BIRMINGHAM, Ala. — Southern woman and recreational drug user Darlene Abbot reportedly refers to every amphetamine or stimulant simply as “coke,” citing cultural norms and ease of conversation.
“That’s just how I was brought up. Poppers, cocaine, bennies, speed, crack… you name it. If it perks ya up, we all just call it ‘coke’ down here. I don’t really know why people want to complicate it so much. Life’s hard enough as is,” explained Abbot. “That’s just how things are in these parts, I suppose. Since before I was even a pup we ain’t had much use for all them fancy drug terms. Gets in the way of what we’re here to do: get high.”
Local drug dealer Jimmy “Slim” McGovern admitted that he experienced frustration with this particular cultural quirk after relocating from Cincinnati, Ohio last month.
“It’s so fucking confusing, man. Just the other day, I had a customer that kept telling me he needed coke. I pulled out almost everything I had to offer, and he just kept shaking his head and saying, ‘No. Coke,’” recounted an exacerbated McGovern. “It wasn’t until he pulled out an empty pill bottle that I realized the dude just wanted Adderall. Honestly, I’m probably just going to make a picture chart of all my uppers to avoid the hassle moving forward.”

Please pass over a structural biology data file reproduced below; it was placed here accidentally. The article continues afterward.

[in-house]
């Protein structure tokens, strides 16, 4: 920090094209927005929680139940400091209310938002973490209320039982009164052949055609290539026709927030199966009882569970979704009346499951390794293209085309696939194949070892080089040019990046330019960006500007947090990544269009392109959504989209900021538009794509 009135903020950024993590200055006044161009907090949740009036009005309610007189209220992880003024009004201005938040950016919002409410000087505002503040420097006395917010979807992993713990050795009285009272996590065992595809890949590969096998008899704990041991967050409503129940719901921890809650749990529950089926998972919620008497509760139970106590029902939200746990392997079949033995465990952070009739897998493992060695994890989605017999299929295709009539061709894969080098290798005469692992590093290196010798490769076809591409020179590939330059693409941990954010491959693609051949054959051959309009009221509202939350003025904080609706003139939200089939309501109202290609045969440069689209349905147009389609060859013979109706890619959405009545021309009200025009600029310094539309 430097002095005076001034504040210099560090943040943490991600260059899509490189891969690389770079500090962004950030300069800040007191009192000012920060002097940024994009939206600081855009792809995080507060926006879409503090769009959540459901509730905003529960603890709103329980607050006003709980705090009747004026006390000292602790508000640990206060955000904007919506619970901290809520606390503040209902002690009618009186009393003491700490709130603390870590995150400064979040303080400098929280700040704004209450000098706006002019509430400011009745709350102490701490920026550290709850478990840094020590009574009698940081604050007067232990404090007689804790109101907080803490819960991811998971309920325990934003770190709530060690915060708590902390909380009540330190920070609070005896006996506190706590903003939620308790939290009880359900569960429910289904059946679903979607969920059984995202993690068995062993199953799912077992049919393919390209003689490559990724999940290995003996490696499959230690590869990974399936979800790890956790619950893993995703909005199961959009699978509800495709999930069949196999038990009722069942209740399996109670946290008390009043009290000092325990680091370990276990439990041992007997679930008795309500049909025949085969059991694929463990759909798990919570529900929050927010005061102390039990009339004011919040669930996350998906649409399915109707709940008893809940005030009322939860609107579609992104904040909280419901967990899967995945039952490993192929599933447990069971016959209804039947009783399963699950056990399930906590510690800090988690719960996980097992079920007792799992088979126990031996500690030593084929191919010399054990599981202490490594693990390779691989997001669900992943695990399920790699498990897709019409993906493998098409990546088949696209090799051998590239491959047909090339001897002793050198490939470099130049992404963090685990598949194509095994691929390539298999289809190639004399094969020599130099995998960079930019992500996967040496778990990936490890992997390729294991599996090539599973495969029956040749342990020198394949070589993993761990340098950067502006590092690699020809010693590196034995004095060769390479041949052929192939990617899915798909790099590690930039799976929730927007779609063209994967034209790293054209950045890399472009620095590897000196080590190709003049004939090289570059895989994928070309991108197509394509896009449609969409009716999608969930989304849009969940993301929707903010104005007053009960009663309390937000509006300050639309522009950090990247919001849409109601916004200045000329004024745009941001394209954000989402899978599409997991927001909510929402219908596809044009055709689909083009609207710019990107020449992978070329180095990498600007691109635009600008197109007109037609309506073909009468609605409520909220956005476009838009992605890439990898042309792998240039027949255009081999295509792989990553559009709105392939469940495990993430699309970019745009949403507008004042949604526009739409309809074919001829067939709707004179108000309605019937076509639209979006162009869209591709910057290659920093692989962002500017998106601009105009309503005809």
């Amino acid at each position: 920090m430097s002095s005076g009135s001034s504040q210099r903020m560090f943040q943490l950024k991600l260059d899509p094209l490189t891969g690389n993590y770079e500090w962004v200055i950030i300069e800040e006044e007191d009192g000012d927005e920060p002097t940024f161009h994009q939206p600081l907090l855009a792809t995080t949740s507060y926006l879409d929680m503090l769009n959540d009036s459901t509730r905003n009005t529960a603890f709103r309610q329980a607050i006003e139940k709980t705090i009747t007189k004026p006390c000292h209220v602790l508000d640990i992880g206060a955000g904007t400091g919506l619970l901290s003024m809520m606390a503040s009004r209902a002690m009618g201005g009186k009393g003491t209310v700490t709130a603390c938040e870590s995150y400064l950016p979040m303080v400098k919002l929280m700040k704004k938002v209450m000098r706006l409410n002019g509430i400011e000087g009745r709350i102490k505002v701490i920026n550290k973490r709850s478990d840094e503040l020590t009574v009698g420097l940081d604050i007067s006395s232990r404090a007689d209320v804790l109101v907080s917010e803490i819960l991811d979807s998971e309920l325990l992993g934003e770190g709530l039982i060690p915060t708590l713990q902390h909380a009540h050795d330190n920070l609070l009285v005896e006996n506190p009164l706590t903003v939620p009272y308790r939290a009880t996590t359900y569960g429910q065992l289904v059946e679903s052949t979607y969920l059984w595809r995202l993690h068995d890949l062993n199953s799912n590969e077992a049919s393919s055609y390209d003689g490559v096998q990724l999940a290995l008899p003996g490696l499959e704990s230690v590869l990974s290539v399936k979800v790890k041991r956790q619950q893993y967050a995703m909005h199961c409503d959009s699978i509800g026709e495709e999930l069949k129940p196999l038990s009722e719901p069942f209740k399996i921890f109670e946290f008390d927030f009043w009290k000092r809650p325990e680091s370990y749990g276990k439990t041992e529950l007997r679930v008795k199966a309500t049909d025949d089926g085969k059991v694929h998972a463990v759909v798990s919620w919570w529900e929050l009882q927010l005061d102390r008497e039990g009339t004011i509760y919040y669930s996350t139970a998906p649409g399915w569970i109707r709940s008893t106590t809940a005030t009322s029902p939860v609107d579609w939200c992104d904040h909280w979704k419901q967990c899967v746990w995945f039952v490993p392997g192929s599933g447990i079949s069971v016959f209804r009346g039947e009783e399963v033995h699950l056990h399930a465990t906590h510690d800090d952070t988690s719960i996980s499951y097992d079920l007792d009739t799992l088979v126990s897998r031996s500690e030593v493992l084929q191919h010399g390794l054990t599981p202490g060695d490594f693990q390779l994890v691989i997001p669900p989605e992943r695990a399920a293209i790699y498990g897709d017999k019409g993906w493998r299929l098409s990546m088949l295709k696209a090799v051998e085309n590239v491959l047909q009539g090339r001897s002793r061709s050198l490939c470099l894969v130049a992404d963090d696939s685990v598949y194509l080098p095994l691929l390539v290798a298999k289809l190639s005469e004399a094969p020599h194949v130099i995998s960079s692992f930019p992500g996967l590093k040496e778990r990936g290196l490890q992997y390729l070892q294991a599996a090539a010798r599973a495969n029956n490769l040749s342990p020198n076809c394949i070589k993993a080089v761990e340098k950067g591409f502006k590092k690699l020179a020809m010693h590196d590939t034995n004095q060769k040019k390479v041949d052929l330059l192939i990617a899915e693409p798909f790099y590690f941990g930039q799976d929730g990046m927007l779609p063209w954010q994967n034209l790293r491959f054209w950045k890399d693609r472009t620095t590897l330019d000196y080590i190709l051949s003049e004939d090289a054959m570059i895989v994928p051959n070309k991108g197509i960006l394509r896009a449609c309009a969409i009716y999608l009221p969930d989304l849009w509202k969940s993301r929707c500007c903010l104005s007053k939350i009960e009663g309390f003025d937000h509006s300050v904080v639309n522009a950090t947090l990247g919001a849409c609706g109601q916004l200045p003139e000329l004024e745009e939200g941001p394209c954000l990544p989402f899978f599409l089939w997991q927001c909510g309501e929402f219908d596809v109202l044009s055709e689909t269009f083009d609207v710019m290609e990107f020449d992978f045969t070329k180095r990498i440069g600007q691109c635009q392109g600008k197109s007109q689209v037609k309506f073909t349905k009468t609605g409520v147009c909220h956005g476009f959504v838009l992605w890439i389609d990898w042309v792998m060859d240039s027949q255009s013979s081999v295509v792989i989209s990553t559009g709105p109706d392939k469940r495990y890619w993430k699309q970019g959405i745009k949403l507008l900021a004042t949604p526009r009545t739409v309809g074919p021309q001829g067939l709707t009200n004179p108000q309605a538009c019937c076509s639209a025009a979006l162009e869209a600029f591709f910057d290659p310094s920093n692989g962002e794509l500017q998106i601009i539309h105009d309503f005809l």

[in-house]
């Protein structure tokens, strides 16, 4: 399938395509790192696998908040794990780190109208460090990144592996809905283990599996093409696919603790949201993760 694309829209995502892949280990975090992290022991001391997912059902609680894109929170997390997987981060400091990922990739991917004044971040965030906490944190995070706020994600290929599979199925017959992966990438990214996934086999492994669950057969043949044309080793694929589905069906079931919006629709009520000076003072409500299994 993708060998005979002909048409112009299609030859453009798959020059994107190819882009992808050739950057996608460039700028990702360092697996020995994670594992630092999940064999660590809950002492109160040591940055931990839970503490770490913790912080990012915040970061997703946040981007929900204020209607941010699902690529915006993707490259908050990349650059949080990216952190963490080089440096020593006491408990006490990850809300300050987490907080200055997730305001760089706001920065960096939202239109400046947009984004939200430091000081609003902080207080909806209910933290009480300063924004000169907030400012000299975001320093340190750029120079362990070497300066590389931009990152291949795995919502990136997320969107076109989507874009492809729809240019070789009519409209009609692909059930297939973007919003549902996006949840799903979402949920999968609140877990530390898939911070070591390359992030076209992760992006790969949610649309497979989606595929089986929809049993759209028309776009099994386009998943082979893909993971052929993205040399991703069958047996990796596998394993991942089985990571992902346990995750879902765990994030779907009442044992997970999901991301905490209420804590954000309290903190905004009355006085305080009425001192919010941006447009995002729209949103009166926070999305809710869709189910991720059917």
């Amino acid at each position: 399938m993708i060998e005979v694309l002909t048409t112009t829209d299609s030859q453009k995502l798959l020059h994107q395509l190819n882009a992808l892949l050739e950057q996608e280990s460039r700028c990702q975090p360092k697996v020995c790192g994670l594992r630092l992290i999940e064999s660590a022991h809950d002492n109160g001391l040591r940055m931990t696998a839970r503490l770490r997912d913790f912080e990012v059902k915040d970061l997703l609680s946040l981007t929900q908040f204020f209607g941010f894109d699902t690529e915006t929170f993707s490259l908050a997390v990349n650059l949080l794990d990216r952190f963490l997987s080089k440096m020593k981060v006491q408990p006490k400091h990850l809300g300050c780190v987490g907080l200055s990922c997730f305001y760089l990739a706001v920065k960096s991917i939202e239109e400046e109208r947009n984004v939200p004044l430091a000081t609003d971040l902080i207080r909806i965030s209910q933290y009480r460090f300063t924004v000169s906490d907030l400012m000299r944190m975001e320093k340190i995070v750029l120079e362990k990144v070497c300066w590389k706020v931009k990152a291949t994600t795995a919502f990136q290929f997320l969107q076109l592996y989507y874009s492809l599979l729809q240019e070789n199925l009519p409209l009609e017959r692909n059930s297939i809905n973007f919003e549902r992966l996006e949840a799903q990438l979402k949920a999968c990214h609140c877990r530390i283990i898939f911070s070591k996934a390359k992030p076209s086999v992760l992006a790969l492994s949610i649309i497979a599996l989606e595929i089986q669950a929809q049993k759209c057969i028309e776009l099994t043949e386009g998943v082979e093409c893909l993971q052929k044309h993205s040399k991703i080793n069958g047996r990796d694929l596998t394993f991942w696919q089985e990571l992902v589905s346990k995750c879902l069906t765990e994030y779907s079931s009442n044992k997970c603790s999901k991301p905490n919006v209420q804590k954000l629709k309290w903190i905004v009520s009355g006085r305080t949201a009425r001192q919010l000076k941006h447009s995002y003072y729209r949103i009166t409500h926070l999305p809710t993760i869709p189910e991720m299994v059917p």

Noted linguist James Clint explained that this regional phenomenon is actually quite common.
“It’s kind of like how most people have a tendency to call every tissue a ‘Kleenex.’ When cocaine first hit the South it became quite ubiquitous,” Clint stated. “As similar drugs began to hit the market, it was hard for southerners to shake the cultural impact of cocaine, leading to most stimulants and amphetamines being labeled as ‘coke.’ Me? I’m more of a ludes guy. Believe it or not, I used to think all sedatives were called ludes until I got my Master’s.”
Abbot was last seen at a local Dairy Queen where she frustrated workers by ordering a Sprite.